Aston Martin’s future lineup will be electrified, but there will still be a space, albeit a small one, for cars powered purely by gasoline.
In a report outlining its 2020 financial results published in March, Aston Martin said that by 2030 it expects just 5% of its sales to be gas-only cars, and that these will be limited to track-only models like the V-12-powered Vulcan launched in 2015.
For the remaining 95% of sales, Aston Martin said its goal is to have this figure split 50% electric vehicles and 45% hybrids.
Aston Martin’s first EV will arrive in 2025, Chairman Lawrence Stroll revealed in a March interview. He said Aston Martin has already drawn up plans for an SUV and sports car with electric power, with the sports car possibly a successor to the DB11.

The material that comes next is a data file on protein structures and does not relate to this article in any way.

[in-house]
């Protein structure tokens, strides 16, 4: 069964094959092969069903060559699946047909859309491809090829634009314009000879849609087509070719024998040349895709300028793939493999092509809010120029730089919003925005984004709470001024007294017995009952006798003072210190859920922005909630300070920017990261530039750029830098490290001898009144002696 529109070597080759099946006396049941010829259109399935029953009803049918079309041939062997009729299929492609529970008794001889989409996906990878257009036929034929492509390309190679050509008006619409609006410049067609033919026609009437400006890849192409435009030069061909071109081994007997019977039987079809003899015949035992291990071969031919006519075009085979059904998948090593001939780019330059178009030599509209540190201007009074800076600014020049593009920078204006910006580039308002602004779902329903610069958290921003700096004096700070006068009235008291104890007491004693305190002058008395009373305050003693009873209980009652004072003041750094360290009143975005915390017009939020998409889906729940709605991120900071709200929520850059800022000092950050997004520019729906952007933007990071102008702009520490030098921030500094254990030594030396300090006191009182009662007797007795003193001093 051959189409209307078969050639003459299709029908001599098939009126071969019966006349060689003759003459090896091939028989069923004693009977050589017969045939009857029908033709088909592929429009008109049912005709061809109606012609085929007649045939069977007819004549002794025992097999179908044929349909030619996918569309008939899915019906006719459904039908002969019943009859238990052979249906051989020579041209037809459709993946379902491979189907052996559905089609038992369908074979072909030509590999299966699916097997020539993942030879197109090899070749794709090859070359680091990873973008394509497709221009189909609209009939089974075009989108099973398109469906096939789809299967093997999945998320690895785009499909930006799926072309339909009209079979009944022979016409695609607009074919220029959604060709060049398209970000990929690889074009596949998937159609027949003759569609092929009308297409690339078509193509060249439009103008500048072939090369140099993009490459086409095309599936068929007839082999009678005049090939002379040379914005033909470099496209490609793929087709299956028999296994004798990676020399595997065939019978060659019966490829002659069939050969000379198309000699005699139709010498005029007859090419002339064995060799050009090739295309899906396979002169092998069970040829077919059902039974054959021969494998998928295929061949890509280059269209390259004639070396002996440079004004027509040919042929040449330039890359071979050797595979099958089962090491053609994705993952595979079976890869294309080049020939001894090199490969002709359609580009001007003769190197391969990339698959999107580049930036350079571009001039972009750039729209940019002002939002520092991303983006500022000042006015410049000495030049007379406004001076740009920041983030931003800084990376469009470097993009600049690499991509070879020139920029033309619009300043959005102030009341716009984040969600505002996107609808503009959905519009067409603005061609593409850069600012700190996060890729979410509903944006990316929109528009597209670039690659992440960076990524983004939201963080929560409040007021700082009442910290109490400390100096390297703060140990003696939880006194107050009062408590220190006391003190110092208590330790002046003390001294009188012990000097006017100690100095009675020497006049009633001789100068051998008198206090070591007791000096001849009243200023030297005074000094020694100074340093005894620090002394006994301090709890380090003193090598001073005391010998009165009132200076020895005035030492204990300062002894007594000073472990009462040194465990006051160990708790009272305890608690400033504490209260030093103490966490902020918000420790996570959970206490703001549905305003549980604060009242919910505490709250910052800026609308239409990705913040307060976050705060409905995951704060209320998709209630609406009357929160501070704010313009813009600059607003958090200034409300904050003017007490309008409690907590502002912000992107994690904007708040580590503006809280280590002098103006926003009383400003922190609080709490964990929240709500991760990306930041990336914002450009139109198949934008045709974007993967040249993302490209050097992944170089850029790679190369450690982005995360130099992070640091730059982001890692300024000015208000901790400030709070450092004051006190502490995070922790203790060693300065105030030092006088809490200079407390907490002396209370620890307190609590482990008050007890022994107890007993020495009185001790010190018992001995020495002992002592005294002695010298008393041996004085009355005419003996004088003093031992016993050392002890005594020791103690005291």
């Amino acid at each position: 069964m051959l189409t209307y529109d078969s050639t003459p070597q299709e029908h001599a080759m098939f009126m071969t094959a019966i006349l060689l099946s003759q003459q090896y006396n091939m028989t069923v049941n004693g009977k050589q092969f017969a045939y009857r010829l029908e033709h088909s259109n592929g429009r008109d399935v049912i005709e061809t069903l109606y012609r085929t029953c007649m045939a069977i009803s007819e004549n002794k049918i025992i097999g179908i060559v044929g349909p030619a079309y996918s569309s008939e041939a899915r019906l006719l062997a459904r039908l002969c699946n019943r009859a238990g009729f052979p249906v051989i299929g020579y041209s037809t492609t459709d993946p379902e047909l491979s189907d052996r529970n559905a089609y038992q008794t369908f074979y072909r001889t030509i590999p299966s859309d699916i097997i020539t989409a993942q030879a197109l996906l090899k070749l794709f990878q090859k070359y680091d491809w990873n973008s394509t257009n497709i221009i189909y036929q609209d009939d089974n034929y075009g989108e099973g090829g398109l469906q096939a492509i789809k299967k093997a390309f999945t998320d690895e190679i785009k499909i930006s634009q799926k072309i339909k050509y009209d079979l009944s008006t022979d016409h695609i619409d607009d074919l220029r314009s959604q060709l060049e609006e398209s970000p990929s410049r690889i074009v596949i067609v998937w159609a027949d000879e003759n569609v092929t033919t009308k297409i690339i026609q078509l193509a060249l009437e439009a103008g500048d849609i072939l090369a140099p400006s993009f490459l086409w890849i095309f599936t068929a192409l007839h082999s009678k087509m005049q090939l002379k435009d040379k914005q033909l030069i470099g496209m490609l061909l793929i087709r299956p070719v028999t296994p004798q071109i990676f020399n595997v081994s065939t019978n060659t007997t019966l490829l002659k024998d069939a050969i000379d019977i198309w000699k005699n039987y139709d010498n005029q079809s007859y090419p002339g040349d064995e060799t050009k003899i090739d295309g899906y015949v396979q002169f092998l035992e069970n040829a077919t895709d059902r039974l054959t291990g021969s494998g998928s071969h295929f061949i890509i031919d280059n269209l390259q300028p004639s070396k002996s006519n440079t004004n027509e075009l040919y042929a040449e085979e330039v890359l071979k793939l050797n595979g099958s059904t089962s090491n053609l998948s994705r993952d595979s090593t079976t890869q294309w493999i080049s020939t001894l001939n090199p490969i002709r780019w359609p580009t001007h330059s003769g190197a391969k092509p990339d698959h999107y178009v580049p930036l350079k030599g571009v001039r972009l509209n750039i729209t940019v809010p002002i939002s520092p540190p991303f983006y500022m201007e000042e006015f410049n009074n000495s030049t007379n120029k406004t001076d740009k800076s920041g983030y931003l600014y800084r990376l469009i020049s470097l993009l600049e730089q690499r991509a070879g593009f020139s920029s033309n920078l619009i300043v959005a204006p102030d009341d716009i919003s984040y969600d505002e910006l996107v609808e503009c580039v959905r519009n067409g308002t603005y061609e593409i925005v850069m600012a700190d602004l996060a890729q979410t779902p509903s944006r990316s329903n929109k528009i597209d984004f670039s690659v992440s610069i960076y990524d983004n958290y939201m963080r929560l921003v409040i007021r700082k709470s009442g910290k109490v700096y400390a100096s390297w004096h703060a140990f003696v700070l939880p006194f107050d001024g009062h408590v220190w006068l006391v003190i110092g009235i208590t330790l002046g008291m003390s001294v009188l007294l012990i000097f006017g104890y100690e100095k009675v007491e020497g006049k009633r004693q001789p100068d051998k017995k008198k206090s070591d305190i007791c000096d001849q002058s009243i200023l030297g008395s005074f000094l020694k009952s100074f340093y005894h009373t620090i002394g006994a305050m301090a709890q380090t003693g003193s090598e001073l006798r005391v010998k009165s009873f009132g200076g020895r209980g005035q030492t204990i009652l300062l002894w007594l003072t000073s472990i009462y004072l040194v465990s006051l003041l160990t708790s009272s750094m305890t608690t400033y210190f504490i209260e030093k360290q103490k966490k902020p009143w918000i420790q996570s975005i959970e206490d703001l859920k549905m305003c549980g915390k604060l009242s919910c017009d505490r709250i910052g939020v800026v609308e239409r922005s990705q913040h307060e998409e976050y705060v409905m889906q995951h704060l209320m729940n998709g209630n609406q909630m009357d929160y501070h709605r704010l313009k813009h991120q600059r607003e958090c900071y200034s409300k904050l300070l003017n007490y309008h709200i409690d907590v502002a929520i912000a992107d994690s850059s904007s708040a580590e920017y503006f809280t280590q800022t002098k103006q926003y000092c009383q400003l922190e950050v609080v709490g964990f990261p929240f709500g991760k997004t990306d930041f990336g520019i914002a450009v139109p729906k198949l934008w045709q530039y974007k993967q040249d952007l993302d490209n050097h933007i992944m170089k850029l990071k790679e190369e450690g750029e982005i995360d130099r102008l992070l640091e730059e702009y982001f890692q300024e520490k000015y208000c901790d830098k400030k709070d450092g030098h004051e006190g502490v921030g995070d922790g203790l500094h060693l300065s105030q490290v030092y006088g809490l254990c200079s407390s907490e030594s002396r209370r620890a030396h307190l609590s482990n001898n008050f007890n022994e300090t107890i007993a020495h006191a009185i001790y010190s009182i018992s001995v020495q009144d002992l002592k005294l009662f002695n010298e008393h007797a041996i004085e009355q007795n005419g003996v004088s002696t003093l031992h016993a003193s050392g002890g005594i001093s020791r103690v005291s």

The automaker’s first plug-in hybrid will be a variant of the DBX SUV. It will arrive in 2023, CEO Tobias Moers said during an investor presentation held in February.
Aston Martin also plans to use mild-hybrid powertrains which we’ll likely see introduced before 2023.
Regulations are only going to make it tougher for automakers down the line to offer gas-only cars, meaning others likely have similar plans to those of Aston Martin. Audi Sport boss Chris Reinke in a 2019 interview also said he expected gas-only cars to eventually be limited to the racetrack. Porsche CEO Oliver Blume, meanwhile, has suggested carbon-neutral synthetic fuels as an option for keeping gas-only cars on public roads well into the next decade.